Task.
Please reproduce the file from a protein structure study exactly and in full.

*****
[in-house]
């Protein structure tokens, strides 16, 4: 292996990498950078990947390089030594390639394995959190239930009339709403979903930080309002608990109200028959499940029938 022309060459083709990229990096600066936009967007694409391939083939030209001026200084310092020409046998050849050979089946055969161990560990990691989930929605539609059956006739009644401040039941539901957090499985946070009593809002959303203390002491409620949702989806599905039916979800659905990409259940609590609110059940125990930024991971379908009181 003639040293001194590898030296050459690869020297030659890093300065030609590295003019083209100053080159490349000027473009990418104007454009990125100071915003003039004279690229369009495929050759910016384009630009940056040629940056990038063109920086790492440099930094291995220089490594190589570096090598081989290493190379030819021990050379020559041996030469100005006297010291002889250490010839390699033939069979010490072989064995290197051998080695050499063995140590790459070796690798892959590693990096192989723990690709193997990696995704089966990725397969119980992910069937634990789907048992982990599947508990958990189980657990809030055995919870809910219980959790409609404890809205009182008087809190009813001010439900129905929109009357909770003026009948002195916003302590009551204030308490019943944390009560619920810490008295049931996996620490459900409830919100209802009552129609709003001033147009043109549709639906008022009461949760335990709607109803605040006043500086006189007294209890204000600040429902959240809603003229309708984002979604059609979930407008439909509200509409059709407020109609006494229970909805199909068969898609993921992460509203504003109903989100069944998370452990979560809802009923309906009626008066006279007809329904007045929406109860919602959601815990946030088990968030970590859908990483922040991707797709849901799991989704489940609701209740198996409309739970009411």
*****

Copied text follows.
[in-house]
């Protein structure tokens, strides 16, 4: 292996990498950078990947390089030594390639394995959190239930009339709403979903930080309002608990109200028959499940029938 022309060459083709990229990096600066936009967007694409391939083939030209001026200084310092020409046998050849050979089946055969161990560990990691989930929605539609059956006739009644401040039941539901957090499985946070009593809002959303203390002491409620949702989806599905039916979800659905990409259940609590609110059940125990930024991971379908009181 003639040293001194590898030296050459690869020297030659890093300065030609590295003019083209100053080159490349000027473009990418104007454009990125100071915003003039004279690229369009495929050759910016384009630009940056040629940056990038063109920086790492440099930094291995220089490594190589570096090598081989290493190379030819021990050379020559041996030469100005006297010291002889250490010839390699033939069979010490072989064995290197051998080695050499063995140590790459070796690798892959590693990096192989723990690709193997990696995704089966990725397969119980992910069937634990789907048992982990599947508990958990189980657990809030055995919870809910219980959790409609404890809205009182008087809190009813001010439900129905929109009357909770003026009948002195916003302590009551204030308490019943944390009560619920810490008295049931996996620490459900409830919100209802009552129609709003001033147009043109549709639906008022009461949760335990709607109803605040006043500086006189007294209890204000600040429902959240809603003229309708984002979604059609979930407008439909509200509409059709407020109609006494229970909805199909068969898609993921992460509203504003109903989100069944998370452990979560809802009923309906009626008066006279007809329904007045929406109860919602959601815990946030088990968030970590859908990483922040991707797709849901799991989704489940609701209740198996409309739970009411």